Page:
Inal Khashig: Because it’s in our hands?

‘I believe that at this stage, we should discuss transforming the Geneva platform from a consultative body into a negotiating one’

Astamur Tania: Because we cannot copy an experience that would negatively affect the integrity of our society. This needs to be understood. No matter what relationships we enter into, we must maintain our sovereignty as an independent state and pursue the interests of our society. This is why we have not adopted this law for so long.

As for Brussels’ position, I don’t think sanctions will be imposed on the Georgian population, such as the revocation of visa-free travel, because this wouldn’t serve Europe’s long-term interests or its relations with Georgia. Of course, some sanctions might be applied to Georgia’s political leadership.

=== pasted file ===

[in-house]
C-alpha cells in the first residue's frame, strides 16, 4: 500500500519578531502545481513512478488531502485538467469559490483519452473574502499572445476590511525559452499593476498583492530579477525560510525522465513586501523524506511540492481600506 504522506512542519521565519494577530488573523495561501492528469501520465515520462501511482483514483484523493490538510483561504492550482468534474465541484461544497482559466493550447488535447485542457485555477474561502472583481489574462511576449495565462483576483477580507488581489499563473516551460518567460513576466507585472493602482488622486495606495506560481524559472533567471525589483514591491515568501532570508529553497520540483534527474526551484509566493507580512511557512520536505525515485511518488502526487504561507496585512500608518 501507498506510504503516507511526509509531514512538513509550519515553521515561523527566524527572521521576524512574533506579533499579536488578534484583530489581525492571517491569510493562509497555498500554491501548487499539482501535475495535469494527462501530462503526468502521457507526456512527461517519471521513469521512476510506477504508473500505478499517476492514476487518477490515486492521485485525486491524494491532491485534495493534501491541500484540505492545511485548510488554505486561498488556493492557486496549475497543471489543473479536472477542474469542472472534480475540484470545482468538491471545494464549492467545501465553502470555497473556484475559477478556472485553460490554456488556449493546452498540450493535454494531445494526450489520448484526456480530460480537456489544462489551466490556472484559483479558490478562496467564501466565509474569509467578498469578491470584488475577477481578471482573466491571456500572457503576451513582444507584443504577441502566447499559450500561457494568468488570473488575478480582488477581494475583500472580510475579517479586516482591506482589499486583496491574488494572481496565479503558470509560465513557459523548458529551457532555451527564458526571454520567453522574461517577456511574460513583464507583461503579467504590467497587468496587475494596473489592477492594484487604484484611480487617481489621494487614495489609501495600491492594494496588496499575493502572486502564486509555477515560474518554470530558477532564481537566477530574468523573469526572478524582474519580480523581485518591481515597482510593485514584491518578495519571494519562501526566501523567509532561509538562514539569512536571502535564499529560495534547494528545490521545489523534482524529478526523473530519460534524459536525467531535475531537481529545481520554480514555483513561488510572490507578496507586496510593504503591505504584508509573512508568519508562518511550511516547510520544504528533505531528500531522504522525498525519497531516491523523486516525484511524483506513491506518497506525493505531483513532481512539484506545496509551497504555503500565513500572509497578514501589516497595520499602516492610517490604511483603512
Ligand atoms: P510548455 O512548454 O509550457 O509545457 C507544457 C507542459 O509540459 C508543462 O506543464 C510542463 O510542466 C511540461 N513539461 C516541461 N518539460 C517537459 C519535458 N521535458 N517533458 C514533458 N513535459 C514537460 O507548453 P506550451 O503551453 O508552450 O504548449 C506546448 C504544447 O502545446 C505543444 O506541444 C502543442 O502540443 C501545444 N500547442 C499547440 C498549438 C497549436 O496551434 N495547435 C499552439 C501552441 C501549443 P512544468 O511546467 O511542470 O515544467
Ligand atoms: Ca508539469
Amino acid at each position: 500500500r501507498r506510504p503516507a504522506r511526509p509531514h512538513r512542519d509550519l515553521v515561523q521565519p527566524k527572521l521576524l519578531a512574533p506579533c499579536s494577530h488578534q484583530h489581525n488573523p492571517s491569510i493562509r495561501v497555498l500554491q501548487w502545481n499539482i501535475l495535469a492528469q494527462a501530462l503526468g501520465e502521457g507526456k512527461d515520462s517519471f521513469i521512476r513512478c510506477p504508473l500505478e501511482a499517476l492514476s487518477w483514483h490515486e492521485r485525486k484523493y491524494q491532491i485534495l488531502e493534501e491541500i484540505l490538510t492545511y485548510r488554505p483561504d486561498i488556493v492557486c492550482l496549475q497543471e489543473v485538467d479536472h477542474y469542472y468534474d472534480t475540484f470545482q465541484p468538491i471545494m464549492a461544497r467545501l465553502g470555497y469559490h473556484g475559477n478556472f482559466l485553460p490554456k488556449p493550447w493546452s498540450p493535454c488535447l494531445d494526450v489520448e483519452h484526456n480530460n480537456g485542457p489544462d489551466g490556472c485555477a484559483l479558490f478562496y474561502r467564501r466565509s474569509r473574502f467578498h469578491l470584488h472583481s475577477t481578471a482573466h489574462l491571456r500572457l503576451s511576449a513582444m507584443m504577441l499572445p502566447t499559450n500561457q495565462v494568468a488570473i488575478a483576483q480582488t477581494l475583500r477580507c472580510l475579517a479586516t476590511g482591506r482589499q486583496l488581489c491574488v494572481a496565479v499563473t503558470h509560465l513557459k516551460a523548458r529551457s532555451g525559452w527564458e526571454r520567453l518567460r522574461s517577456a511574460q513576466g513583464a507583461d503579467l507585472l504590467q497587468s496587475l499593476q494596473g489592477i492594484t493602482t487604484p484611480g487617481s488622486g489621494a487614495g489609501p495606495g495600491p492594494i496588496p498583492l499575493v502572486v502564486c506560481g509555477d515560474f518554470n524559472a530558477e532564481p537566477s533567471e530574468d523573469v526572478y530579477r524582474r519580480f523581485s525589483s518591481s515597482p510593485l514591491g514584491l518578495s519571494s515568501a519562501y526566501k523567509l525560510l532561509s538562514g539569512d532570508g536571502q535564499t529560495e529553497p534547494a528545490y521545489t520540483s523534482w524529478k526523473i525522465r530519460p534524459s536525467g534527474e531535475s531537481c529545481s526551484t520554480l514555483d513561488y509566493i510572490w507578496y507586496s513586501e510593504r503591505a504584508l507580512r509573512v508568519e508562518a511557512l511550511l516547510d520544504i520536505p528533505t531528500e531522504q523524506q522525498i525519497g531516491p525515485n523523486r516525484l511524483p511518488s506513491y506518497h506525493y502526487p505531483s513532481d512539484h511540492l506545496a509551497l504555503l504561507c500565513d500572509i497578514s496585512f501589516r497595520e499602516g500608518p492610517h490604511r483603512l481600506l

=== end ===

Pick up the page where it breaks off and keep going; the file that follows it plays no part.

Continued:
These events have heightened the situation for us, but it hasn’t changed much. We see that no player in our region has a monopoly anymore. This means that resolving relations here might be based on some balance of power. The main thing is to ensure that our interests are not overlooked in this balance of power.

What do we see in the Geneva discussions? The format is ineffective because it lacks the main element – the parties to the conflict who can make decisions, sign, and implement agreements. This is the main flaw of this format.